Low growing Fragrant Sumac

Photo/Illustration: Karen

I was introduced to `Gro-Low' fragrant sumac (Rhus aromatica `Gro-Low'), a rugged, low-growing native shrub that's edging the driveway in the picture at right, while working as a propagator for a large nursery outside of Chicago the year after graduating from college. Over the course of several hot, sultry days in the middle of July, my crew and I collected tens of thousands, eight to ten inch-long softwood cuttings of this plant from locations scattered throughout the western suburbs of Chicago.

Introduced by Synnesvedt Nursery of Glenville, Illinois, this ground-covering shrub has been planted by the hundreds, and sometimes by the thousands, in office parks and along highways throughout the Midwest for decades because if its ease of establishment, fast growth, and durability.

Its shiny, mint-green, pest-resistant leaves, above left, aren't affected by intense summer drought, heat and humidity that's common throughout the Midwest. In fact, the hotter, drier and sunnier the site, the better this plant tends to grow! Then, in October, it's leaves turn brilliant reddish-orange, at right, to scarlet, below left.

Once established, this shrub can put on the better part of a foot of growth a year - ultimately reaching a mature size of two to three feet tall by eight to ten feet wide. And, to put your mind at ease, this plant is not a rampant invader like Staghorn sumac (Rhus typhina).

Because its flowers and fruit are of little ornamental value, this plant is best used in masses on steep slopes and/or along driveways, streets and roads - places where its always difficult to maintain a nice lawn because of dry soils, road salt and damage from snowplows.

If it does get crushed by deep piles of snow, or broken down by a snow plow, simply shear or mow it back to three inches from the ground - and don't bother trying to pick up the clippings. By mid-summer, the damaged plants will have completely recovered after putting out a new flush of growth!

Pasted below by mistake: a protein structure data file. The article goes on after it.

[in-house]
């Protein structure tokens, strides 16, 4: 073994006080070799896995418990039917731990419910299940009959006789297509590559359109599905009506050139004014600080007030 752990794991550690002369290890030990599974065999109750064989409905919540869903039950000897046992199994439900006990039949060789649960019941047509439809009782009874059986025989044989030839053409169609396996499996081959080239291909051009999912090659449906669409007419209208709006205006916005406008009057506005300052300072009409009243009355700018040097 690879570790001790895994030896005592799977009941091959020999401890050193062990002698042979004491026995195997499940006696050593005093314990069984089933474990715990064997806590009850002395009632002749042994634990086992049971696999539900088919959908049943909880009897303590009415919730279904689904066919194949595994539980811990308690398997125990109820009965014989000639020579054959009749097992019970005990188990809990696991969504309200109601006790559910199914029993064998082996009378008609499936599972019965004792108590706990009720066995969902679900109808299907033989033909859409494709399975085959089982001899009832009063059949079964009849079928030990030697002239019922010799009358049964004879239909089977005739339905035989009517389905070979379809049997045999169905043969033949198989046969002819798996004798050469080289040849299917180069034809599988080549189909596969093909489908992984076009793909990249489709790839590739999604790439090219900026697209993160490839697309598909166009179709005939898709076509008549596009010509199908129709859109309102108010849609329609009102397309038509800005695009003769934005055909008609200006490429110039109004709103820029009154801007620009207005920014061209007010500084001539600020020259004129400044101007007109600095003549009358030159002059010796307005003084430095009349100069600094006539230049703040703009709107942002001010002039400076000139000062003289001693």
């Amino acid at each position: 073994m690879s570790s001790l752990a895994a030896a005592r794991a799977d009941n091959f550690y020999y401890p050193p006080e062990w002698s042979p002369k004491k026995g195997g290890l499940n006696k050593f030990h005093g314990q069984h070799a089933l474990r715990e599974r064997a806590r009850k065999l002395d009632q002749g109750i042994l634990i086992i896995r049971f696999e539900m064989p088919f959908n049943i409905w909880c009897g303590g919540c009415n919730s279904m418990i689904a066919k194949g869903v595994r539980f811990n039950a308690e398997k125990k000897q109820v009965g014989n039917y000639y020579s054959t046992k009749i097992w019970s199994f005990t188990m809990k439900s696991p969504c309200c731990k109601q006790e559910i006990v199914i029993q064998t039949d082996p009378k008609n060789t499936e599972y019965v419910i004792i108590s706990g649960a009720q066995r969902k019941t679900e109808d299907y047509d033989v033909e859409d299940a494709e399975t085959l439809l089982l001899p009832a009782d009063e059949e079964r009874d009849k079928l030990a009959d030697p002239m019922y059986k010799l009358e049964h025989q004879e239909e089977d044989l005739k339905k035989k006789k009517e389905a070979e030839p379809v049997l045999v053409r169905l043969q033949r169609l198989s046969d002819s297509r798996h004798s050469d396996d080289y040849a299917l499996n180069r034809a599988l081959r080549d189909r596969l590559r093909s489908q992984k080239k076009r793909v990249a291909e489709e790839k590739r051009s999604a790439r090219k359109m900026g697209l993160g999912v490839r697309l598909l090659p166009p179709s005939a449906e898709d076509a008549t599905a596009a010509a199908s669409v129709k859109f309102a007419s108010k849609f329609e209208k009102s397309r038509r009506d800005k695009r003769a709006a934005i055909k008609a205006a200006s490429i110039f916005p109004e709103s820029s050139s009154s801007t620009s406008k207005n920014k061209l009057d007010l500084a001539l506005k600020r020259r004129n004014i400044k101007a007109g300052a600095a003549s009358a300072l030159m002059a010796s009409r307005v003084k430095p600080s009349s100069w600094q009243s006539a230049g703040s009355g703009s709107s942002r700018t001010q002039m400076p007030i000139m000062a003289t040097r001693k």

In these settings, combine masses of this plant with others having bright yellow (, bluestars, etc.) or gray-green fall foliage (catmint) that tolerate similar conditions for an eye-catching tapestry of color and texture!


Part 2

2012-11-13 08:39:45 by Nurseryman75

In North America, the Smooth Sumac (R. glabra) and the Staghorn Sumac (R. typhina) are sometimes used to make a beverage termed "sumac-ade," "Indian lemonade" or "rhus juice". This drink is made by soaking the drupes in cool water, rubbing them to extract the essence, straining the liquid through a cotton cloth and sweetening it. Native Americans also used the leaves and drupes of the Smooth and Staghorn Sumacs combined with tobacco in traditional smoking mixtures.
Species including the Fragrant Sumac (R. aromatica), the Littleleaf Sumac (R. microphylla), the Skunkbush Sumac (R. trilobata), the Smooth Sumac and the Staghorn Sumac are grown for ornament, either as the wild types or as cultivars


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